1946 Wurlitzer Jukebox
This is an authentic, refurbished, fully-functional 1946 Wurlitzer Bubbler Jukebox 1015, complete with lava-lamp bubbles flowing through the tubes that circle around the front.
I stopped in D&J Records on Main Street in Carnegie where they specialize in vinyl recordings, 45s and LPs, and “oldies” depending on your era (a caller was asking for oldies from the 80s when I was in there, that’s not quite what the shop has in mind), and used recordings on vinyl, cassette and CD in all musical genres. I always find something on CD that I used to have on vinyl or cassette that I can add to my collection. They also have a lot of cool vintage stuff of a musical nature as well as advertising and household items.
Someone had actually purchased this and stopped in to see it and plan on how to move it—it’s heavier than a refrigerator—and to choose the music to go into it. It’s sold with 300 reissued 45s; it was originally meant to play 78s, but when they had it reconditioned it they had it converted to play 45s.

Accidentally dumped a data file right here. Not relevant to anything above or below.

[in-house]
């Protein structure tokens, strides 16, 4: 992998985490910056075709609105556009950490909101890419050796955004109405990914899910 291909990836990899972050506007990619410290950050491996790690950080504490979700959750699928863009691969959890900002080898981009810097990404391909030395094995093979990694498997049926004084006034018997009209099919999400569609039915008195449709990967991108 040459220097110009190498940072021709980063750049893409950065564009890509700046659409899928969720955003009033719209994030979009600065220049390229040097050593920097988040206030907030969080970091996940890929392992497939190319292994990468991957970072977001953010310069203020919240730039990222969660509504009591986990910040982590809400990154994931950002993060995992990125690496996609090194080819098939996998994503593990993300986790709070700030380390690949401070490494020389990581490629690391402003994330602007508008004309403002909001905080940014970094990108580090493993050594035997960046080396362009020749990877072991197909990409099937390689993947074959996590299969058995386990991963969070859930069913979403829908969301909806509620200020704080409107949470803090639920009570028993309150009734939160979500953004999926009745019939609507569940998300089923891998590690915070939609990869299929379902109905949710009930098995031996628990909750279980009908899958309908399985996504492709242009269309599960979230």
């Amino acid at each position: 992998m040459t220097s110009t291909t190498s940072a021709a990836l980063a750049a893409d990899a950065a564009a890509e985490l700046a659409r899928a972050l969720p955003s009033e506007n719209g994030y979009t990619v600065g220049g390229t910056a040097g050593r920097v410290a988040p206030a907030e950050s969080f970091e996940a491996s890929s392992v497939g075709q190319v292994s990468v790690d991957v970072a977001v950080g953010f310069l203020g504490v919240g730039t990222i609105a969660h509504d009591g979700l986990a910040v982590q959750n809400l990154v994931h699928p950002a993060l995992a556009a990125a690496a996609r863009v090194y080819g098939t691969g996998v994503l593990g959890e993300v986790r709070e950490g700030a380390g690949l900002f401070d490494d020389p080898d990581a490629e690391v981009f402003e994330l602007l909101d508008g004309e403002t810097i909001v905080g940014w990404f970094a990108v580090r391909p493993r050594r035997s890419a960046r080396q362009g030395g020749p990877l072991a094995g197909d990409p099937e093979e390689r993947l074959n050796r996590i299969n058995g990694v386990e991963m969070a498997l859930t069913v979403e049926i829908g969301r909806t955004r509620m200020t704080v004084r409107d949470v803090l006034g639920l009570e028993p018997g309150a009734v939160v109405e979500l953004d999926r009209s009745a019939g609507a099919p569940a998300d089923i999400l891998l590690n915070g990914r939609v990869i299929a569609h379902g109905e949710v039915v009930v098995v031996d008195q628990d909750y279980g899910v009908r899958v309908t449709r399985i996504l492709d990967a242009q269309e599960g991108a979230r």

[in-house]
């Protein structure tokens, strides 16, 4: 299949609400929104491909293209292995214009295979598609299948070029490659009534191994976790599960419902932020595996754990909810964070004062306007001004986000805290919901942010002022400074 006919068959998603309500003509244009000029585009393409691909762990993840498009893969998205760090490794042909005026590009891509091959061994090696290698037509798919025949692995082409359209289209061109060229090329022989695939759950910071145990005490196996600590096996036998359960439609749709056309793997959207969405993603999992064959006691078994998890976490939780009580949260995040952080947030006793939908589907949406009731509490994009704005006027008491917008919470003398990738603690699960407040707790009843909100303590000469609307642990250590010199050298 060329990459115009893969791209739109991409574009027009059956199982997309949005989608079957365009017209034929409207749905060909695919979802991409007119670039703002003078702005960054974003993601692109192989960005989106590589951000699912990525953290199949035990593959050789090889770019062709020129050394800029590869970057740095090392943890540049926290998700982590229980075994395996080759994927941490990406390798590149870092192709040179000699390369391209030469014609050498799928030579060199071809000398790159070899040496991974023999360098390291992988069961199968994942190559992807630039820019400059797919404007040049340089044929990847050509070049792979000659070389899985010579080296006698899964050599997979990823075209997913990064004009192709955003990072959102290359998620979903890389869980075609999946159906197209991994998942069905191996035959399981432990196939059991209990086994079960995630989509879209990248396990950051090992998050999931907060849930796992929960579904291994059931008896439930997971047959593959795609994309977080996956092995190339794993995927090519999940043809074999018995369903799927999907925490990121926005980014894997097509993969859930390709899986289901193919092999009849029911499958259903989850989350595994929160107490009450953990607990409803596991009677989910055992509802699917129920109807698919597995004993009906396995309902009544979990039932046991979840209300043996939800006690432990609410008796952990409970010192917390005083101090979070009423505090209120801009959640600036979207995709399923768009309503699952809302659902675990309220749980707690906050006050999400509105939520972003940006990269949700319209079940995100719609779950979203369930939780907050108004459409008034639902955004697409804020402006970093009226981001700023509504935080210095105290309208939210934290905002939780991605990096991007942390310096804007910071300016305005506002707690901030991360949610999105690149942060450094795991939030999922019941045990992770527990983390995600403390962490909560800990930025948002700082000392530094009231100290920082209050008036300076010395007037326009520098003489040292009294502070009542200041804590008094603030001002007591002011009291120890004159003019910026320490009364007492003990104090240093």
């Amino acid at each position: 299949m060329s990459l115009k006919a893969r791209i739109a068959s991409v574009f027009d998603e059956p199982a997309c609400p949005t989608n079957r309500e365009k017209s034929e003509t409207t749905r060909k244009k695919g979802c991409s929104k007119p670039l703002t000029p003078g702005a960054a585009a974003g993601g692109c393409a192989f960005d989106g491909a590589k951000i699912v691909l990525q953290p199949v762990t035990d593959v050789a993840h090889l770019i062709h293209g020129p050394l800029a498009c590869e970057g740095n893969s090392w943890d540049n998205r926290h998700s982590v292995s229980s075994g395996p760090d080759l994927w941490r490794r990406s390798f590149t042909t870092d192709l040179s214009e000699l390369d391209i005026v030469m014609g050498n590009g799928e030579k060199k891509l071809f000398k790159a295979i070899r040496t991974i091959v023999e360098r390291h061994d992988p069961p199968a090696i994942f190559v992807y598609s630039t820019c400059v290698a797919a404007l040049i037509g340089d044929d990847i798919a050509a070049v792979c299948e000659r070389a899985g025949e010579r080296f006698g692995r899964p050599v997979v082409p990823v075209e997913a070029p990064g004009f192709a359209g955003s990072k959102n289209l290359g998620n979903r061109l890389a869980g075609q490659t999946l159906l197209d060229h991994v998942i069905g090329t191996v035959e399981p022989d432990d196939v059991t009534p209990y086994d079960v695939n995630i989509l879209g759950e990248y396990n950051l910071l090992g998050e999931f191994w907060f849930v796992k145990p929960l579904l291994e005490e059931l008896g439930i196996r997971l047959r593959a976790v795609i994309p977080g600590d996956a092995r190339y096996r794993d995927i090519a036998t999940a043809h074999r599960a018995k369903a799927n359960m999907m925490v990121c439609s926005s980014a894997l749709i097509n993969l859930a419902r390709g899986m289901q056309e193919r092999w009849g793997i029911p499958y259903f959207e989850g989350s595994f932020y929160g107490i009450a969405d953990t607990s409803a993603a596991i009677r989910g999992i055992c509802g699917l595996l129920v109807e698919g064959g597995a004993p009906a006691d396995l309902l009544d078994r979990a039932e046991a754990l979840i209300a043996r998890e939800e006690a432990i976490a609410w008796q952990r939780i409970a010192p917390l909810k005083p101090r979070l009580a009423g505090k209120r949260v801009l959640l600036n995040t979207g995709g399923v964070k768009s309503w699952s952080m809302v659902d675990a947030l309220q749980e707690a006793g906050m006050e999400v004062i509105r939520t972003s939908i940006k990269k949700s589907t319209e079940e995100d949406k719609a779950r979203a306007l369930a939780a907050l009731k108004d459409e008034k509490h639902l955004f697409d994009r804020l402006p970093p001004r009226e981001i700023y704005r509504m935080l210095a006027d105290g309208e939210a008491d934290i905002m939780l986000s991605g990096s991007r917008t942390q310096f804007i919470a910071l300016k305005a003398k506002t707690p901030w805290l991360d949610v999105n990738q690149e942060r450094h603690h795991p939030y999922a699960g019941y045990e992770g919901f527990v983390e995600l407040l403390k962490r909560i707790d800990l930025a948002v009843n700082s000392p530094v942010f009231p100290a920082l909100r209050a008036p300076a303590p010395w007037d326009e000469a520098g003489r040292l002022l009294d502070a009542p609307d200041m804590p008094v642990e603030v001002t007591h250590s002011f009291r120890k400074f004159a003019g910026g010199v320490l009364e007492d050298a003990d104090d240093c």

As they had posted with the jukebox:
In 1946, after the end of World War II, Wurlitzer introduced it’s Model 1015 Jukebox. Building supplies had become available again, and it was the “1015- Bubbler” that brought the near- bankrupt Wurlitzer Company great success.The “1015-Bubbler”, is without a doubt the most popular jukebox of all time.
The 1015 Wurlitzer actually was influenced from more of an art deco style, with its illuminated, color-changing pillars, 8 bubble tubes, shiny chrome and domed top
Even though the Wurlitzer Model 1015 was produced from 1946 to 1947, it was the popularity of this jukebox model that kept many of them still bopping along right into the 50’s. It’s this longevity, that is responsible for the “Bubbler” being associated with the romanticized 1950’s sock-hop era.
45-RPM records were becoming so popular that by 1954 the Wurlitzer factory had to introduce a conversion kit for the 1015- Bubbler, just so they could play 45s.
I truly love the details of things manufactured in those years, the crossover from the decorative details of the Art Deco era to the post-war minimalism of “modern” design, that mix of chrome and sunbursts, wood and glass.
And inside, as if to promote the idea of the fantasy dance band, behind the turntable and “stack” of records is a stage with an imitation cardboard stage curtain.